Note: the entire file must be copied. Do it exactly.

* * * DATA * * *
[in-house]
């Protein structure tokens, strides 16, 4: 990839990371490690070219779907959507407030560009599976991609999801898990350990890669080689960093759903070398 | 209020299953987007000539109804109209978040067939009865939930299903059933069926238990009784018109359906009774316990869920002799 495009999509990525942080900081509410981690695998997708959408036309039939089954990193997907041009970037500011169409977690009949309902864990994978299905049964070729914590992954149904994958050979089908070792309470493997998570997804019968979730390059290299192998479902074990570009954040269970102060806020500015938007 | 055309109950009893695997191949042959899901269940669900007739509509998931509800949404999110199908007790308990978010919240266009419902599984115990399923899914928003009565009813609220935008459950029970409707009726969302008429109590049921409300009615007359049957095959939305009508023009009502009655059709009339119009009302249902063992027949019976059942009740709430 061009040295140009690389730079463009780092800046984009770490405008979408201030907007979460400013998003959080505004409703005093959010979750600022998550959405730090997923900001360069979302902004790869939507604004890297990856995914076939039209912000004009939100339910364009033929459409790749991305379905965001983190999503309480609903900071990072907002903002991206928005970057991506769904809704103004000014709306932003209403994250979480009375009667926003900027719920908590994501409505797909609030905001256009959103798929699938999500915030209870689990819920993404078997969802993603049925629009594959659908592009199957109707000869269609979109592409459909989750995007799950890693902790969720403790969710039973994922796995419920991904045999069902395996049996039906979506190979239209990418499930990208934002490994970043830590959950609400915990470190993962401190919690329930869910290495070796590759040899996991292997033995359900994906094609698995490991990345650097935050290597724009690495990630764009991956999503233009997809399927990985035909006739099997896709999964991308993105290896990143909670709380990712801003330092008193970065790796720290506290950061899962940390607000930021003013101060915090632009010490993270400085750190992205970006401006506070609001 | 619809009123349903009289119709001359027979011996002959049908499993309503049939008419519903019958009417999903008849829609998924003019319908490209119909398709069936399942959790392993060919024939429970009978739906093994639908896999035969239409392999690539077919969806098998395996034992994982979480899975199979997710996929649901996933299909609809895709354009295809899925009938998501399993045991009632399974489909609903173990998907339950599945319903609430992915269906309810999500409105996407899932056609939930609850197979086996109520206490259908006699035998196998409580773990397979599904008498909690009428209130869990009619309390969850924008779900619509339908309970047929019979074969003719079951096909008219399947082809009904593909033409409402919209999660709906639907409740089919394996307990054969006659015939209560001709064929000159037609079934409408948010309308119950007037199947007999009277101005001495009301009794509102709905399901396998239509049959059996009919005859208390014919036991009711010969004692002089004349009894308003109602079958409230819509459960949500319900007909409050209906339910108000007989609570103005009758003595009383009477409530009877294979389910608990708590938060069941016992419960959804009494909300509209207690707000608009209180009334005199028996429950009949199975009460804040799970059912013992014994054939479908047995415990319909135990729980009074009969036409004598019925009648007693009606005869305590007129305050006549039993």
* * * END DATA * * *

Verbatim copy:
[in-house]
């Protein structure tokens, strides 16, 4: 990839990371490690070219779907959507407030560009599976991609999801898990350990890669080689960093759903070398 | 209020299953987007000539109804109209978040067939009865939930299903059933069926238990009784018109359906009774316990869920002799 495009999509990525942080900081509410981690695998997708959408036309039939089954990193997907041009970037500011169409977690009949309902864990994978299905049964070729914590992954149904994958050979089908070792309470493997998570997804019968979730390059290299192998479902074990570009954040269970102060806020500015938007 | 055309109950009893695997191949042959899901269940669900007739509509998931509800949404999110199908007790308990978010919240266009419902599984115990399923899914928003009565009813609220935008459950029970409707009726969302008429109590049921409300009615007359049957095959939305009508023009009502009655059709009339119009009302249902063992027949019976059942009740709430 061009040295140009690389730079463009780092800046984009770490405008979408201030907007979460400013998003959080505004409703005093959010979750600022998550959405730090997923900001360069979302902004790869939507604004890297990856995914076939039209912000004009939100339910364009033929459409790749991305379905965001983190999503309480609903900071990072907002903002991206928005970057991506769904809704103004000014709306932003209403994250979480009375009667926003900027719920908590994501409505797909609030905001256009959103798929699938999500915030209870689990819920993404078997969802993603049925629009594959659908592009199957109707000869269609979109592409459909989750995007799950890693902790969720403790969710039973994922796995419920991904045999069902395996049996039906979506190979239209990418499930990208934002490994970043830590959950609400915990470190993962401190919690329930869910290495070796590759040899996991292997033995359900994906094609698995490991990345650097935050290597724009690495990630764009991956999503233009997809399927990985035909006739099997896709999964991308993105290896990143909670709380990712801003330092008193970065790796720290506290950061899962940390607000930021003013101060915090632009010490993270400085750190992205970006401006506070609001 | 619809009123349903009289119709001359027979011996002959049908499993309503049939008419519903019958009417999903008849829609998924003019319908490209119909398709069936399942959790392993060919024939429970009978739906093994639908896999035969239409392999690539077919969806098998395996034992994982979480899975199979997710996929649901996933299909609809895709354009295809899925009938998501399993045991009632399974489909609903173990998907339950599945319903609430992915269906309810999500409105996407899932056609939930609850197979086996109520206490259908006699035998196998409580773990397979599904008498909690009428209130869990009619309390969850924008779900619509339908309970047929019979074969003719079951096909008219399947082809009904593909033409409402919209999660709906639907409740089919394996307990054969006659015939209560001709064929000159037609079934409408948010309308119950007037199947007999009277101005001495009301009794509102709905399901396998239509049959059996009919005859208390014919036991009711010969004692002089004349009894308003109602079958409230819509459960949500319900007909409050209906339910108000007989609570103005009758003595009383009477409530009877294979389910608990708590938060069941016992419960959804009494909300509209207690707000608009209180009334005199028996429950009949199975009460804040799970059912013992014994054939479908047995415990319909135990729980009074009969036409004598019925009648007693009606005869305590007129305050006549039993």